September 28, 2019 – January 5, 2020
Go Figure Exhibition Series
Get Real: Figurative Sculpture by Women (Ferguson Gallery)
The term figurative sculpture has been most associated with historical works created in traditional materials such as bronze or marble, such as the Auguste Rodin’s The Thinker or Michelangelo’s David. Artists have created sculptures to represent each other and to represent people whom we have lost. Figurative sculpture is not just meant to be contemplated but also to have an effect on the viewer.
Insightful and provocative, this exhibition examines the artistic strategies employed in recreating the human form. The works on view consider how we see ourselves and others, and to think deeply about our common humanity. We look at the influence of women in today’s arts community and their role in contemporary art.
Work from Chrysler Museum of Art, Hermitage Museum and Gardens, Muscarelle Museum of Art and Hampton University Museum. Artists include Bessie Potter Vonnoh, Elizabeth Catlett, Margaret Foley, Edris Eckhardt, Harriet W. Frishmuth, and Rose Pecos-Sun Rhodes.
Contemporary artists include Betty Branch, Susana Bruzos Barthelemy, Pamela Conyers-Hinson, Jane Jaskevich, Sophie Kahn, Lynne Mills, Julia Rogers, Elise Siegel and Sarah Vaughn.
Girolamo Ciulla (Ranhorne Gallery)
Born in Sicily, Ciulla began to exhibit at the age of 17. In his early 30’s he was drawn, as so many artists are, to Pietrasanta, the Italian village where sculpture has been a dominant industry since the Middle Ages. He still lives and works there today, but his following is worldwide.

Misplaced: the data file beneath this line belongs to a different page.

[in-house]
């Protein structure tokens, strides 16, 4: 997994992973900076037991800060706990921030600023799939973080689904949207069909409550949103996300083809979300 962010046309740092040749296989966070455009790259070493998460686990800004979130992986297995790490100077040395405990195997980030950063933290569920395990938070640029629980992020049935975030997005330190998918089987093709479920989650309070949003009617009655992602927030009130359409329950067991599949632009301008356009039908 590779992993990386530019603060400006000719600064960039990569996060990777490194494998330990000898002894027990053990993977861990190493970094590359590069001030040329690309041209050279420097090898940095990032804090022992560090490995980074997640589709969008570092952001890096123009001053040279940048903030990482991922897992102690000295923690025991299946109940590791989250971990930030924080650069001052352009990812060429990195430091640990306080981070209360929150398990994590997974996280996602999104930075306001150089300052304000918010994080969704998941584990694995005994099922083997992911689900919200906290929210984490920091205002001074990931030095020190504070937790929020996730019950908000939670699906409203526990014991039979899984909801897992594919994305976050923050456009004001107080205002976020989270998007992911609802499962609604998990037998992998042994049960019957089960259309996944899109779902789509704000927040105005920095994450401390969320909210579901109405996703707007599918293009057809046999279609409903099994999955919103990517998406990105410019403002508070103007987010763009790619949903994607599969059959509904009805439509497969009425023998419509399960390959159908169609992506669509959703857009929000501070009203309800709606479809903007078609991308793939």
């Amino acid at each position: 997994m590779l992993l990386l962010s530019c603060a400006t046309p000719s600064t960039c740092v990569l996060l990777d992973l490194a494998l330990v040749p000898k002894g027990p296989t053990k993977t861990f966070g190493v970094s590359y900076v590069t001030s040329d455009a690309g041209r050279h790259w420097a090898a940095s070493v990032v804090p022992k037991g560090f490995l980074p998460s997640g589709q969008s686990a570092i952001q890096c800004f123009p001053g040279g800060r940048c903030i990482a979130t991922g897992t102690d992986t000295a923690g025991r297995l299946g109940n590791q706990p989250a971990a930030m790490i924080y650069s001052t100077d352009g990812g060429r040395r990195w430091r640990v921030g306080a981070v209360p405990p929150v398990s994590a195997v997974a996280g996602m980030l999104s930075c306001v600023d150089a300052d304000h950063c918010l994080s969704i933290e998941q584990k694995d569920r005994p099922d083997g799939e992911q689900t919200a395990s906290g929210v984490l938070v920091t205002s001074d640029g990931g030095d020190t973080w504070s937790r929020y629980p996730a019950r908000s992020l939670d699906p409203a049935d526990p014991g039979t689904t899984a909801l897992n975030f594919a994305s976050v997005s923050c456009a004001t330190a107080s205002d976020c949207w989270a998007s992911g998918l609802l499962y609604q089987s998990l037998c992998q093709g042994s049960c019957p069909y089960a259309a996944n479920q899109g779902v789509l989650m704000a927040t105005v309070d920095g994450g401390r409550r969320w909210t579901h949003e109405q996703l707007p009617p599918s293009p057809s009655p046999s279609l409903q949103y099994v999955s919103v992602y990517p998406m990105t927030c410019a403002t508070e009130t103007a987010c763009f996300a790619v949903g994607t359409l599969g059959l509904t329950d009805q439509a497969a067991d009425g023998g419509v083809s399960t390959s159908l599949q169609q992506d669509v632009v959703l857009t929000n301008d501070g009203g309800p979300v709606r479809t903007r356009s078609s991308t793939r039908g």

The roster of Ciulla’s exhibitions is extensive, and recent entries include shows in Paris, Florence, Seoul, Venice, Rome, London and in the Biennale in Venice. Large-scale works have been installed in churches and public sites in France, Japan, Italy, South Korea, Egypt and Kenya. Ciulla has been commissioned to create work which will be placed in the Newport News Park through the Newport News Public Art Foundation. This exhibition will feature drawings and smaller works that he has created during his career.
What I Keep: Photographs of the New Face of Homelessness and Poverty (Ascending Gallery)
Photographer Susan Mullally explores ideas of class, race, ownership, value, cultural identification and faith. We collaborated with members of The Church Under the Bridge in Waco, Texas, a non-denominational, multi-cultural Christian church that has been meeting under Interstate 35 for twenty years. Many of the people have had significant disruptions in their lives, experienced periods of homelessness or incarceration, addiction to drugs and alcohol, mental illness or profound poverty and hopelessness. Many are working toward a new measure of stability and accomplishment through the programs and opportunities offered through the church. Other members have more stable lives and are drawn to service at the Church Under the Bridge. Mullally asks each person what he or she keeps and why it is valued.